laser has the advantages of being high in power and having many laser lines in the 9–11 µm infrared region. Thus, a CO2
laser photoacoustic spectrometer (PAS) can have a multi-component measurement capability for many gas compounds that have non-zero absorption coefficients at the laser lines, and therefore can be applied for measuring several volatile organic compounds (VOCs) in the human breath. We have developed a CO2
laser PAS system for detecting acetone in the human breath. Although acetone has small absorption coefficients at the CO2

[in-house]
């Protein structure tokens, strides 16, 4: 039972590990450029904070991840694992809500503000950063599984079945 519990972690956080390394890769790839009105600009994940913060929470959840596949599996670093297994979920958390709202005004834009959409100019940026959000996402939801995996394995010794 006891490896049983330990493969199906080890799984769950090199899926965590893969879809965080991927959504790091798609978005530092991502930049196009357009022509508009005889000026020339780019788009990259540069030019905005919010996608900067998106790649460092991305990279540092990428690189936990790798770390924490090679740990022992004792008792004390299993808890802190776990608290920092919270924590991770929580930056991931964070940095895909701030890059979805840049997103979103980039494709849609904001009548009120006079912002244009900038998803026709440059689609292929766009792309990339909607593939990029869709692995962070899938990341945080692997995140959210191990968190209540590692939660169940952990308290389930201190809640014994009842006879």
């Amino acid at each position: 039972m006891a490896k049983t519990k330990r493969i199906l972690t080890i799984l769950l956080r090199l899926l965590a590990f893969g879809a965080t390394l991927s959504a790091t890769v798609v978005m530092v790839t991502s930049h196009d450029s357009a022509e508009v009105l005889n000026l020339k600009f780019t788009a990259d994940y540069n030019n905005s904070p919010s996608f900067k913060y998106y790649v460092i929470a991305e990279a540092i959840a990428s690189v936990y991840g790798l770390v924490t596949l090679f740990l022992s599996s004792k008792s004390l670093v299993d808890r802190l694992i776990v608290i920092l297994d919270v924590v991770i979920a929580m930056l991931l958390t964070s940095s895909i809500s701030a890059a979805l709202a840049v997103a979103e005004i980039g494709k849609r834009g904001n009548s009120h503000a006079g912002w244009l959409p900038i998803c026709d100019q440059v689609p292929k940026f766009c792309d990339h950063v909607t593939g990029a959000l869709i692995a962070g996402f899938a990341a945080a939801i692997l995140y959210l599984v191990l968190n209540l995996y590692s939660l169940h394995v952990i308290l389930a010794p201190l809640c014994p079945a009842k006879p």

laser lines, our PAS system was able to obtain strong photoacoustic (PA) signals at several CO2
laser lines, with the strongest one being at the 10P20 line. Since at the 10P20 line, ethylene and ammonia also have significant absorption coefficients, these two gases have to be included in a multi-component measurement with acetone. We obtained the lowest detection limit of our system for the ethylene, acetone, and ammonia are 6 ppbv, 11 ppbv, and 31 ppbv, respectively. We applied our PAS system to measure these three VOCs in the breath of three groups of subjects, i.e., patients with lung cancer disease, patients with other lung diseases, and healthy volunteers.
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